Jefferson County Online
The Swedish Community
of Jefferson County, Iowa

New Sweden Chapel (Lutheran)

Photo provided by Lisa from her postcard collection

A New Church Is Built

   In 1858 the congregation was large and prosperous enough to offer a pastor $200 a year with free house and fuel. When Rev. Hokan Olson and his family arrived in October the tiny parsonage proved very inadequate and the next year it was enlarged by two rooms. The log church had also become too small and at the January 21, 1860, church meeting it was decided to replace the log church with a new frame building. They selected Henri Jagle, described as an efficient and capable man, as architect and builder.

   Men of the congregation started work in March and before long a 50 x 30 foot and 16 foot high church was erected on the northwest corner of the church yard. The members wanted a bell for the two tiered steeple and J. P. Anderson made that possible by lending them $150. He even went to St. Louis at his own expense to select the sweet toned Stuckstedt bell which, in fair weather, could be heard six to seven miles away. The church's exterior clapboard walls were painted white as were the wooden shutters at the tall windows.  The gabled roof had wooden shingles and a simplified classical cornice. There were two brick chimneys on either side at the rear and a small entry vestibule with double doors at the front. Interior walls were of plaster with dark, hardwood wainscoting. The same dark wood was used on the ceiling and from star-shaped walnut moldings hung two pierced metal light fixtures, each holding four oil lamps. The beautiful walnut front of the gallery stretched across the upper back of the church. It was reached by a typically Swedish steep and narrow staircase in one corner. Several handmade pews from the log church were used in the gallery, but the church proper was furnished with solid handsome pews of light and dark wood. The handmade pulpit, altar and hymn number board were painted white with touches of gold on the carving.  The altar communion rail and pastor's chair were also handmade. Two wood burning stoves heated the building. These were replaced by cast iron coal stoves when the wood supply near the church dwindled. Several dates are given for the dedication of the church. Emil Lund stated in his Historia, that Pastor Hasselquist said it was September 2, 1860. This may be correct as all references agree that he preached the dedicatory sermon, but other histories of the church give August 10, 1861, and the last of August, 1861, as the date.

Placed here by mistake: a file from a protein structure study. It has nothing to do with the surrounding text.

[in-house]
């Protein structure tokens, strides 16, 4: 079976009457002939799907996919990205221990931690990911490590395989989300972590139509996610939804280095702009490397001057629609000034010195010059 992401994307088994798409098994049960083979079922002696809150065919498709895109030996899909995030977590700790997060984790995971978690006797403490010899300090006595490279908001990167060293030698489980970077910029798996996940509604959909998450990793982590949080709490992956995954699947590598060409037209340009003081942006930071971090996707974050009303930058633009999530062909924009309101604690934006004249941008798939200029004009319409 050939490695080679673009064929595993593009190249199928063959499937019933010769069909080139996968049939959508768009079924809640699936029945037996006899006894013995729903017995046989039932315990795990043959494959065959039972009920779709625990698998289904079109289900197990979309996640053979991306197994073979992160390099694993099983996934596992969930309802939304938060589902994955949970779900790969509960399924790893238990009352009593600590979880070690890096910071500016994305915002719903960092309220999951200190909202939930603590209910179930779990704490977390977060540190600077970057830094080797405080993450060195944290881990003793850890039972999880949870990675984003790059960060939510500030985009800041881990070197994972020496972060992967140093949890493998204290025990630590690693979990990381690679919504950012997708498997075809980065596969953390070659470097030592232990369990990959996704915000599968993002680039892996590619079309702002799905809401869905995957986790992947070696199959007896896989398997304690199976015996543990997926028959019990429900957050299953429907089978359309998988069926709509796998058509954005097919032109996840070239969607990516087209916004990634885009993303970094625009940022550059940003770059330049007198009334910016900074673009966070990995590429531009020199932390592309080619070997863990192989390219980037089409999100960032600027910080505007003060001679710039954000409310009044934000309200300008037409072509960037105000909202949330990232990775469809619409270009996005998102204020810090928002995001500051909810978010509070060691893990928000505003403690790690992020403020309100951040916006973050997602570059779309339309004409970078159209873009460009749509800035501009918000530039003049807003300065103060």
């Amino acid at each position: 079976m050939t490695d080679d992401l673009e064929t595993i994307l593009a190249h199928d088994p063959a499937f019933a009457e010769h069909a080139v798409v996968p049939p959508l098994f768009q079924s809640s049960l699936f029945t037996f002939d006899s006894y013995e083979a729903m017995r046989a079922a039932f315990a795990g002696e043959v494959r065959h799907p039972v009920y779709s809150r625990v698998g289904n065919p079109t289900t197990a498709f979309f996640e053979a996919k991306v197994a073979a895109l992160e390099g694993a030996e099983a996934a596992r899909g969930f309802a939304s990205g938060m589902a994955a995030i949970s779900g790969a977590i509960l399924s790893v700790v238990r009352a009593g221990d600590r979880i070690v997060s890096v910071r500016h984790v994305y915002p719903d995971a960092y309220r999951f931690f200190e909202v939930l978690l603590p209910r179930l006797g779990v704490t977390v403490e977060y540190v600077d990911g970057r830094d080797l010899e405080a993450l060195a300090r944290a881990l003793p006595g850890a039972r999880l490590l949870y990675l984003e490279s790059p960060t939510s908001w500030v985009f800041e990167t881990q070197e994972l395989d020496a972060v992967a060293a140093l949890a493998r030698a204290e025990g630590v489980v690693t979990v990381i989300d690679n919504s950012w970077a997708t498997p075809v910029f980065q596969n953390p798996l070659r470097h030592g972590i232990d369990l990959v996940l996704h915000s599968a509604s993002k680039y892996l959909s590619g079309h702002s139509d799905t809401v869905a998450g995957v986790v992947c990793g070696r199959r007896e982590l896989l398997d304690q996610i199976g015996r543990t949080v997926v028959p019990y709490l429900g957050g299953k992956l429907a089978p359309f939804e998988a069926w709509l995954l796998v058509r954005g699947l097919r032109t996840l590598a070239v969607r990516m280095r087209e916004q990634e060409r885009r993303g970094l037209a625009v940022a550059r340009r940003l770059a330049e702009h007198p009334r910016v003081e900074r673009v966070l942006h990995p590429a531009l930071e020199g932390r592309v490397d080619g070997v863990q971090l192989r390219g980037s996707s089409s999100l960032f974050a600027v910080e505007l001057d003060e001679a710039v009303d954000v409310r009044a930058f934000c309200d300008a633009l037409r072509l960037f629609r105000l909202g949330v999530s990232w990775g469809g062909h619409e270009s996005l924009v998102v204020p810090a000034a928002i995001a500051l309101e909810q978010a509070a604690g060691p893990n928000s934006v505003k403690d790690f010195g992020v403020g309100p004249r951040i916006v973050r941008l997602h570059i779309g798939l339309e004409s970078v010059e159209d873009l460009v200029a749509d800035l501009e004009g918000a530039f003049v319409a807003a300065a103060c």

Sometime before the building was finished John Levendahl asked if he could build a pipe organ in the gallery. This also was financed by J. P. Anderson. The small, all wooden, single manual organ with four stops and a pedal board cost the congregation $200. Just when it was finished is not recorded, but Oliver and Mary Helena Slephenson wrote on November 18, 1863. "We have installed an organ in our church. We are much pleased with it, because it reminds us of Sweden." This was the first pipe organ in the Augustana Synod.

  The oldest New Sweden church minutes still extant show that on May 17, 1860, the congregation approved of Prof. Esbjorn’s departure from the theology school of the Northern Illinois Synod and approved the establishment of "their own school where the pure truth of the Bible may be taught." That summer the Swedish churches, of which New Sweden was the oldest, organized the Augustana Synod. Years later the official name was changed to the Evangelical Lutheran Augustana Synod of North America.

   Sunday school was held from at least 1860 and a congregational summer school, usually called "Swede school," was started in 1860 and held from 1860 - 1868 and 1876 - 1883.  These summer sessions were primarily for the purpose of teaching children to read and write Swedish. However, on May 10, 1868, a committee was appointed to see that the congregation's children were instructed in both the English and Swedish languages. A lending library was established in the church in 1864 and continued as long as the church was used. As early as 1861 the parish was divided into four wards.

This page was created on 6-28-2001. This page may be copied and used for personal purposes but can not be republished nor used for commercial purposes without the author's written permission.

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